School for (Avoiding) Scandal
Five steps Compliance Officers should consider when choosing a market surveillance system.
By Theo Hildyard
A recent article in the FinOps Report – Chief Compliance Officers: Five Steps to Hiring the Right Team – started me thinking. It said that compliance officers: “may as well act as though you’re responsible for everything, because you’re going to have to live with the results.” This has never been truer than today.
With law enforcement agencies such as the US’ FBI and the UK’s Serious Fraud Office watching financial markets, the game just got more dangerous. Compliance officers have the responsibility to ensure their firms do not cross the line into fraudulent or manipulative behavior. And they are now more accountable than ever if it does happen.
Changes to corporate culture, practices and technology are needed or more people will end up in prison. Detecting “unwanted behavior” such as rogue trading, system errors, insider trading, front-running, wash trading or quote stuffing will help them prevent a raft of trade-related meltdowns from UBS to Knight Capital. Monitoring trader behavior can help avoid another LIBOR or FX fixing scandal.
So, I propose five steps that compliance officers can take to make choosing their surveillance software easier.
Step 1 – Buy vs Build
Consider the extent to which you want to buy versus build. You need to decide this first. Do you have the team to build something 100% bespoke? Many firms do not have either the experience or the budget. But equally, a commercial off-the-shelf system can too restrictive, especially for global multi-jurisdiction operations. Maybe you are looking for a middle-path – a hybrid of the two.
Step 2 – Pace of Evolution
Consider how easily you can evolve your technology in face of the next big scandal. Look at FX – out of nowhere it became the hot topic when regulators began to investigate traders with around 10 banks suspected of manipulating the 4pm FX benchmark assessment.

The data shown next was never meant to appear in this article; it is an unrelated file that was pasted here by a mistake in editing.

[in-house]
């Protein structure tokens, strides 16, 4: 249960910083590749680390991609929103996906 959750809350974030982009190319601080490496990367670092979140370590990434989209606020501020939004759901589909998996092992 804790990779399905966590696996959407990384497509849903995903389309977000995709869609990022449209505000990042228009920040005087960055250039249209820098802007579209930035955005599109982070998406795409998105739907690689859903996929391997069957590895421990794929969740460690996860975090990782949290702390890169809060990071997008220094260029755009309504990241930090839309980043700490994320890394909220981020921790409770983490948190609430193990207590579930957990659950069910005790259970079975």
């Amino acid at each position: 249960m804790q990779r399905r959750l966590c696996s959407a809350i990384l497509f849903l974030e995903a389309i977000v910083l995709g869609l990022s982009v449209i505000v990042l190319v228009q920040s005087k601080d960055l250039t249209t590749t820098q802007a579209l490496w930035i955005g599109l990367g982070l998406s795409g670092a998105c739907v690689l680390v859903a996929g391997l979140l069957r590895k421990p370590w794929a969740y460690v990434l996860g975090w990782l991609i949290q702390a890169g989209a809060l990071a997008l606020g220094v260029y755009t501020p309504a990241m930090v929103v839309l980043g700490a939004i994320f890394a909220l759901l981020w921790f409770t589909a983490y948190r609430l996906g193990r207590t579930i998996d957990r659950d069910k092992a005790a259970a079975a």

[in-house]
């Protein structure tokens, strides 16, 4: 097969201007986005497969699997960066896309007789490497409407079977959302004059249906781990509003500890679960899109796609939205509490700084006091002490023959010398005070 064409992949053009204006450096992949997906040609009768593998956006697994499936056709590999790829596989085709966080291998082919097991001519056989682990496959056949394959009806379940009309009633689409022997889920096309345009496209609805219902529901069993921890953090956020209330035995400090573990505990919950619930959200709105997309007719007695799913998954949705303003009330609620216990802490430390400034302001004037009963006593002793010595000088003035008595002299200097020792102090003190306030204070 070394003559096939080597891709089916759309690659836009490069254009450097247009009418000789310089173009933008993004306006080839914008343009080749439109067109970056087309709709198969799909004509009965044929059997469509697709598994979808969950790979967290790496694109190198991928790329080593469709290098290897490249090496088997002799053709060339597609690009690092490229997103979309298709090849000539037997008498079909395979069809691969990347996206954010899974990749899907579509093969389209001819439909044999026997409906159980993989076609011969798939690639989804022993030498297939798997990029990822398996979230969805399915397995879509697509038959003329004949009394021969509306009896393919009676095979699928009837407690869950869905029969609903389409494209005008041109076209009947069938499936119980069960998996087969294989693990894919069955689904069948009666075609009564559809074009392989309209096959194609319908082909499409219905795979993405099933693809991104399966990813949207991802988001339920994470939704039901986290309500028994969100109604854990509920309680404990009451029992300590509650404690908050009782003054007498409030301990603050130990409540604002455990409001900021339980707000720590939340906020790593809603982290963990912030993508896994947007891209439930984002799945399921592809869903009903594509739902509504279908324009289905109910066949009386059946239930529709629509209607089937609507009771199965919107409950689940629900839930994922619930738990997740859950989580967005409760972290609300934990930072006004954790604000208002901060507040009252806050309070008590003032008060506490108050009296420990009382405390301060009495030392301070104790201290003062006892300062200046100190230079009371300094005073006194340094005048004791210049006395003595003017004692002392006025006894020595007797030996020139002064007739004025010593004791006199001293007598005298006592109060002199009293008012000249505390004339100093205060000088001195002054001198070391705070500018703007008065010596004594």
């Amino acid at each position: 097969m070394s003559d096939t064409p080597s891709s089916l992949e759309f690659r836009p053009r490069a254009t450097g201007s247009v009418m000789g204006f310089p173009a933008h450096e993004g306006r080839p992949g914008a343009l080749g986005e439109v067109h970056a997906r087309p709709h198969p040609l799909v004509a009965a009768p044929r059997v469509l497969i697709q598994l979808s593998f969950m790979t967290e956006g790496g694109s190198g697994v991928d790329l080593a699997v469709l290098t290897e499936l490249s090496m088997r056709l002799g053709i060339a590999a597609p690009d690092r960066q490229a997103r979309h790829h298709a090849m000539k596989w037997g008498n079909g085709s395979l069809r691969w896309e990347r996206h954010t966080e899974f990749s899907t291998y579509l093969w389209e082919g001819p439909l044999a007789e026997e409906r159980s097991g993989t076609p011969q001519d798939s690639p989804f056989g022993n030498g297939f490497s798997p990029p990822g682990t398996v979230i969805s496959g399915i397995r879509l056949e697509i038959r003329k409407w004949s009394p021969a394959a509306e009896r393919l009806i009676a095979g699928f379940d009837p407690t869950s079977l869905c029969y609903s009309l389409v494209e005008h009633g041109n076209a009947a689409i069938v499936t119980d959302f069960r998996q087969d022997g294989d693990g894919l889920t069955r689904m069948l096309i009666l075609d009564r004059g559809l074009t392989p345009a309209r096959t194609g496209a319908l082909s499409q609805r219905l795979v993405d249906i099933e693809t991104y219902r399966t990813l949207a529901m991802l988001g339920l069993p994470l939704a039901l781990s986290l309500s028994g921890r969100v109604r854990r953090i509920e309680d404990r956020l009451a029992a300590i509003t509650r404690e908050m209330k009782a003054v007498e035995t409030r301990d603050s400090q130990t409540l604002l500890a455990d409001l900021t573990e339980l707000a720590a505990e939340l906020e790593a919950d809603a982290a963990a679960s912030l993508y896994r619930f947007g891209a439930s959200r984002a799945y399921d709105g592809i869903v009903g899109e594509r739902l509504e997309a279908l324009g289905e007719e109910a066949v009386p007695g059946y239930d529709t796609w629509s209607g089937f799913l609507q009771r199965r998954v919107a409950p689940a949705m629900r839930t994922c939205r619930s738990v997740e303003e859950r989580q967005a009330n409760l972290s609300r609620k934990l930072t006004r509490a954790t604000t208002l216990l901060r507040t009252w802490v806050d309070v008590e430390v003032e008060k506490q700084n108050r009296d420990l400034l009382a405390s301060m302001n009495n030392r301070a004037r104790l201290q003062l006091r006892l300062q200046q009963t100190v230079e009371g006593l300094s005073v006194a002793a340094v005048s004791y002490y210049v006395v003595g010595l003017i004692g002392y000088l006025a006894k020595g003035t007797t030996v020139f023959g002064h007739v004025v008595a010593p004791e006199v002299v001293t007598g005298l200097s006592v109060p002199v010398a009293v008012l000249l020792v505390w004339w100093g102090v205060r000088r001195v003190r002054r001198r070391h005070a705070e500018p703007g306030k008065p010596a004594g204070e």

FX joins LIBOR, the gold fixing, short selling, front running, rogue algos and dark pools in the School for Scandal. There is always another transgression just around the corner.
Step 3 – Profiling Behavior
Consider how to best use big data analytics on historical data to find patterns and trends that can enhance on-the-fly detection of anomalies. Profiling of ‘normal’ behavior from historical data can give highly granular insights into activity by trader/instrument/client/time of day that can materially improve real-time alerting.
These insights can elevate alerting from one-size-fits-all parameters, with high volumes of noise, to granular alerting using logic and calibration tailored to specific trader/instrument/client combinations. Better results, less false positives, more productive teams – a win-win.
Step 4 – Interface to GRC
Consider how comprehensive a case management platform you need. Do you want to wire your surveillance activities into the wider governance, risk management and compliance structure or have it stand alone? To what extent is the wider GRC structure capable of handling on-the-fly output from surveillance?
Step 5 – To Host or not to Host
Consider a hosted versus on-premise system. A hosted system is necessarily cookie-cutter in order for vendors to achieve economies that can be passed on. An on-premise system doesn’t have to be expensive and would be better suited to firms who want ownership of the future direction of their surveillance.
There is obviously far more that could be said here and, in the current regulatory climate, “Five Steps” could easily have been “50 Steps”.
But if you start with this road, you might just avoid scandals and keep your company and your boss out of the headlines; not to mention the attention of people in dark suits who are usually found dealing with serious crimes and organized syndicates.
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